Animal Viruses

Eukaryotic Viruses
     ⇒ Viral Structure
     ⇒ Animal Viruses
     ⇒ Oncogenic Viruses
     ⇒ Plant Viruses

An overview of eukaryotic viral infection is illustrated in Figure 10-1. For most animal viruses, the first step toward proliferation is attachment (or adsorption) to the surface of a host cell. This is mediated by specific proteins associated with the capsid or envelope, referred to as viral binding sites or viral attachment proteins. The attachment proteins interact with specific proteins or polysaccharides on the surface of the host cell. The proteins on the host cell are called receptors. The specificity of viral attachment proteins and of the host receptors determine to which host cells viruses can adsorb and subsequently infect.

Once viruses have attached, they penetrate across the host cell's plasma membrane by either endocytosis or membrane fusion. In endocytosis, viruses enter the cytoplasm within endosomes derived from the invagination of the plasma membrane. Alowering of pH in endosomes is frequently the trigger that leads to capsid disintegration and nucleic acid release, a process known as uncoating. The genomes of most DNA viruses find their way to the nucleus by an unknown mechanism. In the nucleus, the genome is replicated. The RNA viruses generally replicate in the cytoplasm, but there are exceptions including the unique case of retroviruses, discussed below.

Figure 10-1 Enveloped viral infection of a eukaryotic cell.

Once the viral nucleic acid reaches the appropriate compartment, it is transcribed and the transcripts are translated. This usually happens before nucleic acid replication is initiated, since some of the proteins synthesized early in infection play a role in viral nucleic acid replication. Following genome replication, the nucleic acid becomes packaged, the virions are assembled, and then release occurs. In nonenveloped viruses, accumulation of virus particles in the cytoplasm causes the host cell to rupture. Assembly of enveloped viruses is closely tied to their release. Nucleocapsids binding to viral proteins in the plasma membrane trigger budding, resulting in enveloped virions.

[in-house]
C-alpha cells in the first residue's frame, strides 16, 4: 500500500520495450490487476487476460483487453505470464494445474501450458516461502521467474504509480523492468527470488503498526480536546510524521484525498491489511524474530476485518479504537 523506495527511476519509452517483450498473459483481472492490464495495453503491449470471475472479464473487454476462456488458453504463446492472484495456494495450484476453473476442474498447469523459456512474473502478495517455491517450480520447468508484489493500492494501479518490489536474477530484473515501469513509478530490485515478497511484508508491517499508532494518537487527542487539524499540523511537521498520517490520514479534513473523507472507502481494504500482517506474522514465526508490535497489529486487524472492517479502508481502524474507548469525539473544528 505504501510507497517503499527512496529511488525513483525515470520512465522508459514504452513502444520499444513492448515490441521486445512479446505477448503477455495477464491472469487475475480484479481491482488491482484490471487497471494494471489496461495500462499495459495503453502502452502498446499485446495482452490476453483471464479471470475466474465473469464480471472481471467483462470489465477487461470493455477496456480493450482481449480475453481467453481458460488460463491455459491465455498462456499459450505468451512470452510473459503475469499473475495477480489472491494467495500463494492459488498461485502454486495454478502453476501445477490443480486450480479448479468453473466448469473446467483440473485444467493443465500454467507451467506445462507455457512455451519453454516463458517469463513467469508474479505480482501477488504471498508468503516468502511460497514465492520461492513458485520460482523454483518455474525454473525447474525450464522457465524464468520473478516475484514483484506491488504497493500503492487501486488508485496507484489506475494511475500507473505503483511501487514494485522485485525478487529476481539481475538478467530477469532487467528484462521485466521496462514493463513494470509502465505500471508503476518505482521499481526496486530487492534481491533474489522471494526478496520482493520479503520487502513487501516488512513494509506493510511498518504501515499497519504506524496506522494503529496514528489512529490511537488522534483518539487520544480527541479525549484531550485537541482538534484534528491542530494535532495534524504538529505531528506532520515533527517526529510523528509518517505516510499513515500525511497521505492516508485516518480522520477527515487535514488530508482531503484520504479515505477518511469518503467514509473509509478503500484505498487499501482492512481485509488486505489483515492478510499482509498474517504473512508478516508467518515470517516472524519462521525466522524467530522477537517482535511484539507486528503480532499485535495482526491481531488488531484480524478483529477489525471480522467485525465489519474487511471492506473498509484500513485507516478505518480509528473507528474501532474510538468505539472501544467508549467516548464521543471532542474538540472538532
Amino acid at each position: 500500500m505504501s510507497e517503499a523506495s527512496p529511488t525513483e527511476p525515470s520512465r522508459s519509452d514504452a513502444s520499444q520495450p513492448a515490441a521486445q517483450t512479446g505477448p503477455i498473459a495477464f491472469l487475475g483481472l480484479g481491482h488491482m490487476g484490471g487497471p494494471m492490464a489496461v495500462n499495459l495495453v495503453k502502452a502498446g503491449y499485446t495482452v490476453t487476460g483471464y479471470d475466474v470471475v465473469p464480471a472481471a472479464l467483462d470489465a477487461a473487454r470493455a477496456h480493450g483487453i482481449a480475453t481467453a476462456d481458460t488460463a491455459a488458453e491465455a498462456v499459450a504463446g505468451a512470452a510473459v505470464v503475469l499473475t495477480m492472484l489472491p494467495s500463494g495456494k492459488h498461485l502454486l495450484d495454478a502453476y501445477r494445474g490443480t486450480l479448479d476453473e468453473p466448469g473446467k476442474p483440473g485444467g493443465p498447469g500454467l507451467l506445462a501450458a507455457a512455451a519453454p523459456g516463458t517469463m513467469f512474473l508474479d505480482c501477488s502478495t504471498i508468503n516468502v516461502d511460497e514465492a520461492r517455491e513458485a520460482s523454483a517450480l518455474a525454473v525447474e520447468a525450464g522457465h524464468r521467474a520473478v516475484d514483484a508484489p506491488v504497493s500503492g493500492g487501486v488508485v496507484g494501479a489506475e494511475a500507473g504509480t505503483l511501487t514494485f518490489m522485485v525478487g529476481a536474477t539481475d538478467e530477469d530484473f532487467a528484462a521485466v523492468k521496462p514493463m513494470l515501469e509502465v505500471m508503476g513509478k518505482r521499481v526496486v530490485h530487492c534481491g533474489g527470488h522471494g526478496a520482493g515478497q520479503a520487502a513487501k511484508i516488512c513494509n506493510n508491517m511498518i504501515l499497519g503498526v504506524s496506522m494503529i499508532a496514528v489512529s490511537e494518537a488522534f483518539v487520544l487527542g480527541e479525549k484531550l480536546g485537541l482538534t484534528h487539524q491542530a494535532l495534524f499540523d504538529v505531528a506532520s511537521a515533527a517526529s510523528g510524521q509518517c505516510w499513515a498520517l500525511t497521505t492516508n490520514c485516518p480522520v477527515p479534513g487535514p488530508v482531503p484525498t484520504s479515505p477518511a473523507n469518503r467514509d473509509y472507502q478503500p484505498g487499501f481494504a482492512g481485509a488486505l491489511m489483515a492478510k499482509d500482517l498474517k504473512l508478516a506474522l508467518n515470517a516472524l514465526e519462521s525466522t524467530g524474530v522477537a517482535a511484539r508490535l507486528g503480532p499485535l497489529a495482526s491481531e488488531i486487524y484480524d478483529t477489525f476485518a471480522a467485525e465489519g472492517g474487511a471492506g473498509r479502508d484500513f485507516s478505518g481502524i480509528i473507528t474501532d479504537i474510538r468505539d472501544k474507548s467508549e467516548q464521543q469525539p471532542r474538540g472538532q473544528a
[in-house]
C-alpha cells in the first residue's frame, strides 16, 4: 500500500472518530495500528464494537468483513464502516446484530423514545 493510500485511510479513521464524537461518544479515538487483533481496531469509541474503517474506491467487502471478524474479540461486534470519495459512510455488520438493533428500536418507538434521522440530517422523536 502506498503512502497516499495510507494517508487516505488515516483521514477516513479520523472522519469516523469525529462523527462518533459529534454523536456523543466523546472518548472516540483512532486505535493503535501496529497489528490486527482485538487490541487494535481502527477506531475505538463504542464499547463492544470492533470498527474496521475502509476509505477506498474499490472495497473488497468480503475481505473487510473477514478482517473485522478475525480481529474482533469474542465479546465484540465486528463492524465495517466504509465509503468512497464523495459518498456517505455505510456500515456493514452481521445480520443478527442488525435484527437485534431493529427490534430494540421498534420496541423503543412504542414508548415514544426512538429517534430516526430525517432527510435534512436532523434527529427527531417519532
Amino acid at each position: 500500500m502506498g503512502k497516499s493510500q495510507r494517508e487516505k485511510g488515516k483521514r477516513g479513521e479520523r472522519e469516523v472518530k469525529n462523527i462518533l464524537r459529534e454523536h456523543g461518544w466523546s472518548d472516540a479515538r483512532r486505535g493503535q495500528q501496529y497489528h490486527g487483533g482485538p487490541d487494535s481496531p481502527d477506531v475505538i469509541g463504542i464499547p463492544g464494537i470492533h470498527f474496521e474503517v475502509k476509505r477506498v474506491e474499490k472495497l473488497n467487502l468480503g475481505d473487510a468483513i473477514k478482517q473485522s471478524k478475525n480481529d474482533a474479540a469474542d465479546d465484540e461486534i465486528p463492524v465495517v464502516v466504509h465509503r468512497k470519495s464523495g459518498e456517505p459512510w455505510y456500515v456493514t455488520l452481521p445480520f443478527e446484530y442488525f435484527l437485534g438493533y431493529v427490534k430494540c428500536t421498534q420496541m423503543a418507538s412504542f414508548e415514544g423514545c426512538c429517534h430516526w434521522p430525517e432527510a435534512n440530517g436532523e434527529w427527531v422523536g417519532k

The replication of the nucleic acid is extremely diverse, however, some general features can be outlined. Single-stranded +RNA viruses, such as picornviruses and togaviruses, maybe directly translated. Aviralencoded RNA-dependent RNApolymerase is produced early on and catalyzes the transcription of intermediate complementary -RNA strands. The minus strands then serve as templates for the synthesis of genomic +RNAs.

Retroviruses are an unusual group of +RNAviruses in that they synthesize new +RNA using a DNA template. The plus genome is converted in a step-wise manner to a dsDNA molecule by reverse transcriptase, which is carried by the virus. Asecond enzyme, ribonuclease H, digests the RNA in the intermediate RNA-DNA hybrid. Reverse transcriptase subsequently synthesizes a DNA strand complementary to the first and the resulting dsDNA integrates into the host genome.

Single-stranded -RNA viruses are those with nucleic acids (genomes) that cannot be translated. The -RNA strand serves as a template for the synthesis of +RNA that functions as mRNA. Viral proteins translated from the mRNApromote the synthesis of full-length +RNAstrands that function as templates for the synthesis of full-length -RNA genome strands. Usually the virus brings into the cell an RNA-dependent RNA polymerase for making viral mRNA.

Examples of - RNA viral diseases:
Hemorrhagic fever

Double-stranded RNA viruses, such as reoviruses, are segmented and carry a dsRNA-dependent RNA polymerase which they use to transcribe their genomes. The RNAsegments and the mRNAmolecules specified by them only encode for one protein each. These viruses replicate their dsRNAgenomes by producing many copies of plus strand RNAthat are not translated, but serve as templates for the synthesis of complementary minus strands.

Single-stranded DNA viruses are unusual in that that may have either sense or antisense DNA . Sense DNA can serve as a template for mRNAsynthesis, whereas antisense DNA is unable to function as such a template. Sense DNA can be transcribed immediately, but antisense DNA must serve as the template for the synthesis of the sense strand.

The dsDNA viruses can be divided into two categories: those that replicate their DNA in the host's nucleus and those that replicate entirely in the host's cytoplasm (the poxviruses). Although there are differences in the processes of replication, generally, the viral DNA has to be transcribed and viral proteins synthesized for DNA replication to occur.

Examples of dsDNA viruses:

HIV, which causes AIDS, is a retrovirus.